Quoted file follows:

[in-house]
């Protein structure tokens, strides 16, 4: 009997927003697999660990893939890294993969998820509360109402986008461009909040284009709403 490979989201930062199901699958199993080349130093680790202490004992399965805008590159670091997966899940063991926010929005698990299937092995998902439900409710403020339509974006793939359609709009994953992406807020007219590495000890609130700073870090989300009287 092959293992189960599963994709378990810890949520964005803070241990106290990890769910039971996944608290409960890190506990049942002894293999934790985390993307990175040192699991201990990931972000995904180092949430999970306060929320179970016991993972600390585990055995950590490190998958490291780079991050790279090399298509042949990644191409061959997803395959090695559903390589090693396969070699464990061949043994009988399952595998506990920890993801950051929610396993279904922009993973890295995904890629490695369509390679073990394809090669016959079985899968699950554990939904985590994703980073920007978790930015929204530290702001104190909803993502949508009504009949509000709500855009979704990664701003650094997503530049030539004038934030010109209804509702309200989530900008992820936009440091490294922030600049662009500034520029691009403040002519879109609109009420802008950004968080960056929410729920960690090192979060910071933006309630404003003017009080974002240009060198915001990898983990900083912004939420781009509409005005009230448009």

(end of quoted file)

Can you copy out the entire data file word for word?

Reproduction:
[in-house]
């Protein structure tokens, strides 16, 4: 009997927003697999660990893939890294993969998820509360109402986008461009909040284009709403 490979989201930062199901699958199993080349130093680790202490004992399965805008590159670091997966899940063991926010929005698990299937092995998902439900409710403020339509974006793939359609709009994953992406807020007219590495000890609130700073870090989300009287 092959293992189960599963994709378990810890949520964005803070241990106290990890769910039971996944608290409960890190506990049942002894293999934790985390993307990175040192699991201990990931972000995904180092949430999970306060929320179970016991993972600390585990055995950590490190998958490291780079991050790279090399298509042949990644191409061959997803395959090695559903390589090693396969070699464990061949043994009988399952595998506990920890993801950051929610396993279904922009993973890295995904890629490695369509390679073990394809090669016959079985899968699950554990939904985590994703980073920007978790930015929204530290702001104190909803993502949508009504009949509000709500855009979704990664701003650094997503530049030539004038934030010109209804509702309200989530900008992820936009440091490294922030600049662009500034520029691009403040002519879109609109009420802008950004968080960056929410729920960690090192979060910071933006309630404003003017009080974002240009060198915001990898983990900083912004939420781009509409005005009230448009």